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CDC Promises Sufficient Supply Of Flu Vaccine

Armen Hareyan's picture

Flu Vaccine

Federal health officials on Wednesday announced a record 132 milliondoses of influenza vaccine will be available this flu season, but CDC data show that only a fraction of at-risk populations were vaccinated during the 2005-2006 flu season, the AP/Miami Herald reports (Neergaard, AP/Miami Herald, 9/20). At a National Foundation for Infectious Diseasesmedia conference on Wednesday, CDC Director Julie Gerberding said, "Weneed to rethink the influenza immunization season and encouragevaccination throughout the fall and winter for anyone wishing to beprotected," adding, "More doses are expected this year than in previousseasons and there is ample time to be immunized."

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According toCDC, during the 2005-2006 flu season, 20% of children between the agesof six months and 23 months were fully vaccinated against the flu, andabout 10% of children who needed two doses of the vaccine received bothdoses. In addition, no state had more than 40% of children fullyvaccinated, and all states reported lower immunization rates than thetargeted national average of 60% of adults between ages 18 and 64 whoexhibited high-risk conditions during the same season. Forty percent ofmedical care personnel -- another targeted population -- had receivedthe vaccination in 2005-2006, increasing the possibility of infectionamong health care givers and other patients (Carey, CQ HealthBeat, 9/19).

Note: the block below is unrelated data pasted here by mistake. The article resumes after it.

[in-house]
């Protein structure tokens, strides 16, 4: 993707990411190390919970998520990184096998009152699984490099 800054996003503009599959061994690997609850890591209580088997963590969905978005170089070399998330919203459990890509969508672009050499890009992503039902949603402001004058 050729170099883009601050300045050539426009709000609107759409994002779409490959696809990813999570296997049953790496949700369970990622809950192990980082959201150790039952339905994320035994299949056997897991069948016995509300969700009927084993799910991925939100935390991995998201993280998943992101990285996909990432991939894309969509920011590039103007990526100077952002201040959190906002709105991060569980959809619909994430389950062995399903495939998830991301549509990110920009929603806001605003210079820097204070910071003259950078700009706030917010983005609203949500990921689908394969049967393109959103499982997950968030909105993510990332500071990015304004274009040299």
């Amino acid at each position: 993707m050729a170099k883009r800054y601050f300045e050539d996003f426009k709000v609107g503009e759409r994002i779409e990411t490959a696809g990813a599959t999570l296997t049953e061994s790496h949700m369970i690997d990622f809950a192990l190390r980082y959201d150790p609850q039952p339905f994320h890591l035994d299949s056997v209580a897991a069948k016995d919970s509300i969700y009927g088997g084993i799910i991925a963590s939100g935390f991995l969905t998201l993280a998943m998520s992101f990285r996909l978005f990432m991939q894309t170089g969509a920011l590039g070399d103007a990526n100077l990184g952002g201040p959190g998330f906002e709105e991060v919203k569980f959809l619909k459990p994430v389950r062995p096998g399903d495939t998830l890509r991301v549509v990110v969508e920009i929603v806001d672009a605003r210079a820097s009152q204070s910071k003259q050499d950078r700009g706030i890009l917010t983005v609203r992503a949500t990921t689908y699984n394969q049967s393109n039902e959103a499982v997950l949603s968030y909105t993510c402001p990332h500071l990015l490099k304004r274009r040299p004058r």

Health officials called such data "unconscionable." Ardis Hoven, an American Medical Associationinfectious disease specialist, said, "It is critical that we use all ofthese doses to protect as many people as possible" (Levine, Washington Post, 9/20).

Healthexperts believe the 2004 vaccine shortage and calmer flu seasons sincethen have contributed to people becoming less concerned about theimmunization. Jim Farrell, immunization division director at the Virginia Department of Health,said, "I think there are a lot of people who have gotten by one or twoflu seasons without getting a shot or couldn't get a shot," adding,"There may be some complacency out there" (Smith, Richmond Times-Dispatch, 9/20).

Reprinted with permission from kaisernetwork.org. Youcan view the entire Kaiser DailyHealth Policy Report, search the archives, and sign up for email deliveryat kaisernetwork.org/email. The Kaiser Daily Health Policy Report is published for kaisernetwork.org, afree service of The Henry J. Kaiser Family Foundation.